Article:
Frederick P. Brooks, Jr. is a computer scientist best known for authorship of
The Mythical Man-Month
, a collection of essays on software engineering
considered to be one of the most important works in that field. However, his
contributions to modern computing go well beyond that single book. Decisions
he made on the IBM System/360
project-- including the use of an
, making the byte the addressable unit of storage, the inclusion
of a full character set, and the introduction of a
character-string data type
(in the PL/I
language)-- have become
standard practices in the field. He was also the first person to refer to
a computer architecture
, and the 360 architecture he designed led
to the creation of the first true family of computers-- a line of machines
that varied widely in performance aspects but remained fully inter-compatible
with each other. Further, Brooks co-invented an interrupt
introduced most of the concepts used in modern interrupts.
Fred Brooks was born in Durham, NC in 1931. He graduated
first in class with a degree in physics from Duke University in 1953, and
completed his master's and doctorate
(under Howard Aiken) in Computer Science at Harvard in 1955-1956.
The year he earned his doctorate, Brooks went to work for IBM, architecting
the Stretch and Harvest computers. In 1957, while working on the
Stretch project, he and Dura Sweeney invented the interrupt system alluded
to above. From 1961 to 1965, Brooks designed-- and managed the development
of-- IBM's System/360 family of computers and the OS/360 operating system
that ran on them. His experiences in managing that project are the basis for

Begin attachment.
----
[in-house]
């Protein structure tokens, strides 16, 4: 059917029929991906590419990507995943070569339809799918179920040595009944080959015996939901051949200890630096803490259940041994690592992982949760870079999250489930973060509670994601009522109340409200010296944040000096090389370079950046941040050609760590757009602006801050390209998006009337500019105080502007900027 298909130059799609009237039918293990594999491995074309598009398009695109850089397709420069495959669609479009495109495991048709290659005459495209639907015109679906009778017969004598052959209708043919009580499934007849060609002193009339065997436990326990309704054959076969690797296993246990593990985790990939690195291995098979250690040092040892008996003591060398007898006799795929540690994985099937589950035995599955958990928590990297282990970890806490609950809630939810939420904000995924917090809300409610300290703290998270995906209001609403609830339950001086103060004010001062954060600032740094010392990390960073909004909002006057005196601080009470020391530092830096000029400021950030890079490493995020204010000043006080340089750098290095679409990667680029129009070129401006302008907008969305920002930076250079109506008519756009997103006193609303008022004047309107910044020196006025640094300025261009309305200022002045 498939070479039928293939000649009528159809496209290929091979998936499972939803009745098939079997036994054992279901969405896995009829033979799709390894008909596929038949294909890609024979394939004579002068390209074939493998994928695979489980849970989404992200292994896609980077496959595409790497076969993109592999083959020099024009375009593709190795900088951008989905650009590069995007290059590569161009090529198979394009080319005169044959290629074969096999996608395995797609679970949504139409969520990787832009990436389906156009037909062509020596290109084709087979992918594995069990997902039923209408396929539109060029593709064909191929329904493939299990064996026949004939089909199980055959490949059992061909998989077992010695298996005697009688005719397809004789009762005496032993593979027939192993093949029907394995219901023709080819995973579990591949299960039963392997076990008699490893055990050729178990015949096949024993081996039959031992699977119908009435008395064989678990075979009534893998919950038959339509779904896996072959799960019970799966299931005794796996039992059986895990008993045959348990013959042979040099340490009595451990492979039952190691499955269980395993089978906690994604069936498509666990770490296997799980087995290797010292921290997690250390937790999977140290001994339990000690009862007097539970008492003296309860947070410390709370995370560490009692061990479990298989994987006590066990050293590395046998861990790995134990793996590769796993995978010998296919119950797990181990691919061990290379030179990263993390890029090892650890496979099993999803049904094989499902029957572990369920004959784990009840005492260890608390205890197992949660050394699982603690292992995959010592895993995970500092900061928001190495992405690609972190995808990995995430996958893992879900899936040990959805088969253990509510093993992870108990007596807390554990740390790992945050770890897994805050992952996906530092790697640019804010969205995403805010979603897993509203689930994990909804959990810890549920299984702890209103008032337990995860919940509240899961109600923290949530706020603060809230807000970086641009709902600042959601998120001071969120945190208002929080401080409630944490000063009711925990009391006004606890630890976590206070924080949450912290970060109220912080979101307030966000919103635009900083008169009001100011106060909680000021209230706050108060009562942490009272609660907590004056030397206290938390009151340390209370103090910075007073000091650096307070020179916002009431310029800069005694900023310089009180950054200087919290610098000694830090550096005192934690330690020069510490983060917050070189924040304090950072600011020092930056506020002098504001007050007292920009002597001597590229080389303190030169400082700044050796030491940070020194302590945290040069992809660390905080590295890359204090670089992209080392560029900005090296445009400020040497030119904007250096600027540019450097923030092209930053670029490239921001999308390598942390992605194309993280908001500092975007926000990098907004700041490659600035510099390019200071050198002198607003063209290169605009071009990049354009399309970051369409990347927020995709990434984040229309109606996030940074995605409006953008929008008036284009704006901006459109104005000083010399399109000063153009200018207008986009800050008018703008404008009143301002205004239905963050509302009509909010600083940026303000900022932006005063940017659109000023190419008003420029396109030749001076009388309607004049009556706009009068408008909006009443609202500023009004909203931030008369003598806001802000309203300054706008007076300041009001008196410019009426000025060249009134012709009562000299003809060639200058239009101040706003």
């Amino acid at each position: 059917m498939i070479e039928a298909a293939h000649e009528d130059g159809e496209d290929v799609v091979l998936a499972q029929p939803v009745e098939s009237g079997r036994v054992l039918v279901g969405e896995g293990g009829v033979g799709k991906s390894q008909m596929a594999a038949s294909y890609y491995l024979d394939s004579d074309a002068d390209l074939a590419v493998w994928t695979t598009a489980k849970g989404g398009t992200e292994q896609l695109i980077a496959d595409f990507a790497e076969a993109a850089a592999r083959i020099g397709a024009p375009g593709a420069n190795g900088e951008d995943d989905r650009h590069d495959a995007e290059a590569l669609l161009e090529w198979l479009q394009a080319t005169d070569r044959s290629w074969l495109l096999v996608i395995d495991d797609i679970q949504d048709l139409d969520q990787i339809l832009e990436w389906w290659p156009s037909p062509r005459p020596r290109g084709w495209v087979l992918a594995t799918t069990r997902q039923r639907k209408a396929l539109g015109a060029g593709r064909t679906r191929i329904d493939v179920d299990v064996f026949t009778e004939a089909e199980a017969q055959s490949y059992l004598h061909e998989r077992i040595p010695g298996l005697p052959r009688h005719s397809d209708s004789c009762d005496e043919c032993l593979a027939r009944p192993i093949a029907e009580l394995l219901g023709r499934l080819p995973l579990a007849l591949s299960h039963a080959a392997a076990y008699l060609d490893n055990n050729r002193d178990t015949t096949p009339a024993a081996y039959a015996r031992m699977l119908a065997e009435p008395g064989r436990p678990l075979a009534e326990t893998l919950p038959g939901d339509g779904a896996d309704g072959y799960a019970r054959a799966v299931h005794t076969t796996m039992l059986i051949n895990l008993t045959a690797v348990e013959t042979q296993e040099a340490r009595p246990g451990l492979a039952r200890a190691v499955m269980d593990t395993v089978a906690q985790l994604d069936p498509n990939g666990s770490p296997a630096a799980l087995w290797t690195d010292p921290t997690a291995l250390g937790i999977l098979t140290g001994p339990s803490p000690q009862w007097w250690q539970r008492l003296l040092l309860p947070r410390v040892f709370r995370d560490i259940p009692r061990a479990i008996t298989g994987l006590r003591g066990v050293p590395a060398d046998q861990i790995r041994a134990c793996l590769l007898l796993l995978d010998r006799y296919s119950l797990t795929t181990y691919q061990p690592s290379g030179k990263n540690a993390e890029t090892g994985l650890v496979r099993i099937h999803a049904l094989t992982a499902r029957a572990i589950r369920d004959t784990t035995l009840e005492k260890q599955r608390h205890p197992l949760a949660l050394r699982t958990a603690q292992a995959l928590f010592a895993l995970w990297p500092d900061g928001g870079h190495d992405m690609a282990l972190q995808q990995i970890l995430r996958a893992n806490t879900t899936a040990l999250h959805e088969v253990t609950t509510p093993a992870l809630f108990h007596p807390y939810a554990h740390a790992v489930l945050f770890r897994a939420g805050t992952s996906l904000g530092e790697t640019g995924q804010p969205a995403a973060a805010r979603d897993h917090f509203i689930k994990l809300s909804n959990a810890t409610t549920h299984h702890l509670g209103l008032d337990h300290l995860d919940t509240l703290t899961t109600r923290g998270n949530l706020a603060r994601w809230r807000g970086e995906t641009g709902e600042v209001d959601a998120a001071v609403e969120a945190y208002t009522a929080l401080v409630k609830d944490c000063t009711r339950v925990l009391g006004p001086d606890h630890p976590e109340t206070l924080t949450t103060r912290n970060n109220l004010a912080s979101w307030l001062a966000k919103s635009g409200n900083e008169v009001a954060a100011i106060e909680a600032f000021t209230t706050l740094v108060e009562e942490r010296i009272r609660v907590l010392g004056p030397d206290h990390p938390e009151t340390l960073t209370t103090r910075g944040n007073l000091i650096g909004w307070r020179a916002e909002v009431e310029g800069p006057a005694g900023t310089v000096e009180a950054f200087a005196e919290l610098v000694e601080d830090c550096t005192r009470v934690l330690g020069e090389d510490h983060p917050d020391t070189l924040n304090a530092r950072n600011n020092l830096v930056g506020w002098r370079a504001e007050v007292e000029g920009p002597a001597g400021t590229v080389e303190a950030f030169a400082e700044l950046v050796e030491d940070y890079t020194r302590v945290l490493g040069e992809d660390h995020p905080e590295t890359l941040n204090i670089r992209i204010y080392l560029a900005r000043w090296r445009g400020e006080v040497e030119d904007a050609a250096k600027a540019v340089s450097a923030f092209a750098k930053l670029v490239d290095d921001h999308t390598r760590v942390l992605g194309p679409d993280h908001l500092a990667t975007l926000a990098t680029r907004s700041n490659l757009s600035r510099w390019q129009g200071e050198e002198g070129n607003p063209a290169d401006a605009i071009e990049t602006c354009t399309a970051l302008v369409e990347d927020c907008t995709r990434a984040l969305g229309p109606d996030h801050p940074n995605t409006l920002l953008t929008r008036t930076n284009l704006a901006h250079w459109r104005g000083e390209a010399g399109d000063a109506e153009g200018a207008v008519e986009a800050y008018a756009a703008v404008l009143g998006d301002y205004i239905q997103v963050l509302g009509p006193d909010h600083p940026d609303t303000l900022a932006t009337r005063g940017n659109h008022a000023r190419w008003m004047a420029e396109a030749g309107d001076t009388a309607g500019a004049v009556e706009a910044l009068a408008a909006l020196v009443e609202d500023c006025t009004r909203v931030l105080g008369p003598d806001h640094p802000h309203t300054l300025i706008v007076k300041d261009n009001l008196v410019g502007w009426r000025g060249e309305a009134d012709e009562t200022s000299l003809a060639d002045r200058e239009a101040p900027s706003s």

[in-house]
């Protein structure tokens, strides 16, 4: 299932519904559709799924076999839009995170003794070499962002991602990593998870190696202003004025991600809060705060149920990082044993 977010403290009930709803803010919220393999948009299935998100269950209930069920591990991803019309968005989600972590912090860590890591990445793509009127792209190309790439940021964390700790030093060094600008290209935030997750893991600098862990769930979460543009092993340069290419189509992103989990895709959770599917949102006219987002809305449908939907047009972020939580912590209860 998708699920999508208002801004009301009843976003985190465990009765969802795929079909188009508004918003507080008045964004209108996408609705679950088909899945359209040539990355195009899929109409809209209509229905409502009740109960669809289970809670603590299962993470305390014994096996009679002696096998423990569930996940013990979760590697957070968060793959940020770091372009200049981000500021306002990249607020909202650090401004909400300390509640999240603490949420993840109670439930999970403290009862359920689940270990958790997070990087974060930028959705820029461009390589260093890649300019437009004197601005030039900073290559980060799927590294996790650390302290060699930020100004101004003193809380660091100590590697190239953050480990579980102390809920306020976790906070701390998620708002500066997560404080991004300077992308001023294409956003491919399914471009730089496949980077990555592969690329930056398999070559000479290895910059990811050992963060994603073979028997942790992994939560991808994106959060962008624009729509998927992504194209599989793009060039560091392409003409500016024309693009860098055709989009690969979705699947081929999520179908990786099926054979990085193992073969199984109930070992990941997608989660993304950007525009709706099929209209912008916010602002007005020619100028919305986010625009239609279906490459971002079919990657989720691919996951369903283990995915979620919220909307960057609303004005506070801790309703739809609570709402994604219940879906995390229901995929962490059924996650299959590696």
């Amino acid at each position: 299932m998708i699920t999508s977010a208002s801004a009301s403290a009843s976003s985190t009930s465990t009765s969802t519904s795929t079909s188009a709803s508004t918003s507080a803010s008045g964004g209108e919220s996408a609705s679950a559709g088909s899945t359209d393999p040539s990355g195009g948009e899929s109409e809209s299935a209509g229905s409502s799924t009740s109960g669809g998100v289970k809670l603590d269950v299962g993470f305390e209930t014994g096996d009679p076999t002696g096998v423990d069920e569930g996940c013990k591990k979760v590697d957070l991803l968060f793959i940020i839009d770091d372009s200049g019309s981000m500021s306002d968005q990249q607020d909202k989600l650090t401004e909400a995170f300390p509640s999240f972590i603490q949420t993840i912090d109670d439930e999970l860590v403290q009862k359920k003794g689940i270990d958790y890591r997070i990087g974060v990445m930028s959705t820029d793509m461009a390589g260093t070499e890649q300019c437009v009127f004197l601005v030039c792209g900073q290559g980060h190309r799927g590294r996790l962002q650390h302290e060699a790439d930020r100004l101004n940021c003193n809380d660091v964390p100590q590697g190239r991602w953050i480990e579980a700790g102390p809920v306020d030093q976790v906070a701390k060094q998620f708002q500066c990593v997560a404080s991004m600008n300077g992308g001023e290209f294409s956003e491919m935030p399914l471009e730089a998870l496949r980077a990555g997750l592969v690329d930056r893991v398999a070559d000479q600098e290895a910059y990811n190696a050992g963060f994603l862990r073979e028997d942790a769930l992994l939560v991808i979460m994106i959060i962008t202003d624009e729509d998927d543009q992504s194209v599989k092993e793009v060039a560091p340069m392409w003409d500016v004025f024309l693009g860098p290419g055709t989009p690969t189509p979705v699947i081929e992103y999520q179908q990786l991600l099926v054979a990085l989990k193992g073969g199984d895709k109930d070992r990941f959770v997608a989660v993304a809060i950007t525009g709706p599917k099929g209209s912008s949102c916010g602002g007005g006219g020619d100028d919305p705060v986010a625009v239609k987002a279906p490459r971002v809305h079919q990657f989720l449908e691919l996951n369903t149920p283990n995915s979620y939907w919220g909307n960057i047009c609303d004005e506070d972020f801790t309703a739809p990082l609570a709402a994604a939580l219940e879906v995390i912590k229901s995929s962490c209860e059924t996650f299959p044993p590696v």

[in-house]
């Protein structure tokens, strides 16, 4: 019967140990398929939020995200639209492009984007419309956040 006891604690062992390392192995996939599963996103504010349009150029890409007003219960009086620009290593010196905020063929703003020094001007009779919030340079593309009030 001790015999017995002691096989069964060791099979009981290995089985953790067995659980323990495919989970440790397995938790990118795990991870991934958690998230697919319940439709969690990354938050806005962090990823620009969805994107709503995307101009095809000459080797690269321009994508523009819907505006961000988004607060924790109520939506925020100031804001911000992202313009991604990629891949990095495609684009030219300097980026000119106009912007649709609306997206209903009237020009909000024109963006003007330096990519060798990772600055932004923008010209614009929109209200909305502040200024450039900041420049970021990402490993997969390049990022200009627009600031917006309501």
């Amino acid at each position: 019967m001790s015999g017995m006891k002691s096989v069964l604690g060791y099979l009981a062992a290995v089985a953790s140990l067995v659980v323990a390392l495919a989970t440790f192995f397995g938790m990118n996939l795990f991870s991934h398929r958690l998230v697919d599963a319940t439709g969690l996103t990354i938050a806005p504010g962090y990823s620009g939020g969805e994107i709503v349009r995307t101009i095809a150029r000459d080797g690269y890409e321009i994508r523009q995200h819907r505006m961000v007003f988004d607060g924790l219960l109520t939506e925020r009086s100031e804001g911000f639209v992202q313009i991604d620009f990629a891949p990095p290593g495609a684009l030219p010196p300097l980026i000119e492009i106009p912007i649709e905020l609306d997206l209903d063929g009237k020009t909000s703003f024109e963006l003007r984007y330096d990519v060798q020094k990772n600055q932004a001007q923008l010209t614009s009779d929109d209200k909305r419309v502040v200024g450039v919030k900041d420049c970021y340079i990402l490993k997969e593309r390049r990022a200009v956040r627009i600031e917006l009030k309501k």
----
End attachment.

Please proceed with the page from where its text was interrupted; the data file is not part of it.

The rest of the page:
The Mythical Man-Month.
In 1965, he left IBM to found the Department of Computer Science at the
University of North Carolina. He chaired that department until 1985, the
same year he-- along with Bob Evans and Eric Block-- was awarded the
first National Medal of Technology for his work on System/360.
Computer science associations, industry groups, and academic institutions have
virtually stood in line to present Brooks with some of their most
prestigious awards. The Association for Computing Machinery awarded
Brooks its Distinguished Service Award in
1987, citing his "outstanding innovations in computer architecture, including
pipelining, instruction look-ahead, and cache memory." In 1993,
Brooks was awarded the John von Neumann Medal by the IEEE, which
cited his "significant developments in computer architecture, insightful
observations on software engineering, and ... computer science education and
professional service." One year later, he received the ACM's first
Allen Newell Award "in recognition of the breadth of his career
contributions ... within Computer Science and Engineering (CSE); and his
interdisciplinary contributions to visualization methods for Biochemistry."
Most recently, Brooks received the 1999 Turing Award from the ACM for
"landmark contributions to computer architecture,
operating systems, and software engineering."
Fred Brooks is currently the Kenan Professor of
Computer Science at UNC, and is conducting research in the areas of 3D
graphics, HCI, virtual worlds, and molecular graphics.